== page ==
We're living in George Lucas's world.
Since the King of Modesto unleashed Star Wars in 1977, there have been seismic shifts in our culture. Over the weekend, Avengers: Age of Ultron made more money than the GNP of some countries, while attendance at the Minneapolis Comic Con might have rivaled that of a Twins-White Sox game.
It's not difficult to assert that the growth of summer blockbusters — not to mention the increased obsession over science fiction and fantasy — was fathered by Lucas's little film set in a galaxy far, far away.
But the director likely wouldn't be pleased with the wreckage that is Hamluke, where his beloved franchise runs headlong into William Shakespeare's most famous tragedy.
The play was a hit in the white-hot environment of the 2012 Fringe Festival, but weakens in the isolation of the Phoenix Theater, where a thrilling end can't overcome a slow start.
The story is pure Hamlet. A brother (dubbed Darthius here) kills the king and marries the dead man's wife, which sets the son — Hamluke — on a confused quest to avenge the murder, all of it wrapped and warped into the Star Wars universe.
Hamluke is not haunted by the ghost of his father, but that of his mentor — Ghostly Wan Kenobi. He tells the black-clad prince of Darthius's plot, and implores him to right this wrong.
Hamluke follows the path of Hamlet by moping around, acting crazy, then making his move after it is too late. Along the way, there are plenty of victims, including poor Opheleia (complete with side buns) and her father, who is presented as a Yoda-like puppet.
Creators Brad Erickson and Michael Mayket jam in tons of Star Wars references, both obvious and obscure. Most audiences will recognize that the gravediggers are beloved Millennium Falcon co-pilot Chewbacca and that most odious of creatures, Jar Jar Binks. Some may recognize fish-headed Admiral Ackbar, who runs on stage to let us know that "It's a trap!" during the finale.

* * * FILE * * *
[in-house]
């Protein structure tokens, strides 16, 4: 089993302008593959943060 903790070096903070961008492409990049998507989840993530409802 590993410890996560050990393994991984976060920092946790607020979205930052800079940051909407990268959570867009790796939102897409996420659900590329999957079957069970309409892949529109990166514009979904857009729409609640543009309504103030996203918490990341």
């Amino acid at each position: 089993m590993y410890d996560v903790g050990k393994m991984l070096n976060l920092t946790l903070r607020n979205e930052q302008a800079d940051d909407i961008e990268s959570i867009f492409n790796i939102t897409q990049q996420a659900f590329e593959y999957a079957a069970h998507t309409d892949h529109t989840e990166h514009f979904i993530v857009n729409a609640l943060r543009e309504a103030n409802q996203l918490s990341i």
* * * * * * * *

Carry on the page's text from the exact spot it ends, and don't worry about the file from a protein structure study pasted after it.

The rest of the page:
Others may wonder why Opheleia, after going mad, sings about robe-clad wookies walking across the stars to the tune of the Star Wars theme. That means you have not experienced the Star Wars Holiday Special — and thus have a cleaner soul than the rest of us.
Hamluke is a recipe for fun, but the first half comes off as a slog from compressing the plot into an hour-long show. The performances range from fully committed to barely audible, which makes it hard for the production to build energy.
Jay Kistler is fine as the brooding Hamluke, who not only brings out the character's inner turmoil in a series of intense monologues, but replicates Luke's iconic moments from the film series.
Co-creator Erickson also does fun work, channeling the spirit of Alec Guinness as Ghostly Wan Kenobi, and making Osric the most fey Peter Cushing this side of the two 1960s Doctor Who movies.
The finale, which moves from a duel to Hamluke's final confrontation with Darthius, has the spark that the first half misses. Here, the references are fast and sharp, and we are finally pulled into something resembling a blockbuster.
IF YOU GO:
Hamluke Phoenix Theatre 2605 Hennepin Ave., Minneapolis $18 7:30 p.m. Fridays and Saturdays; 2:30 p.m. Sundays Through May 17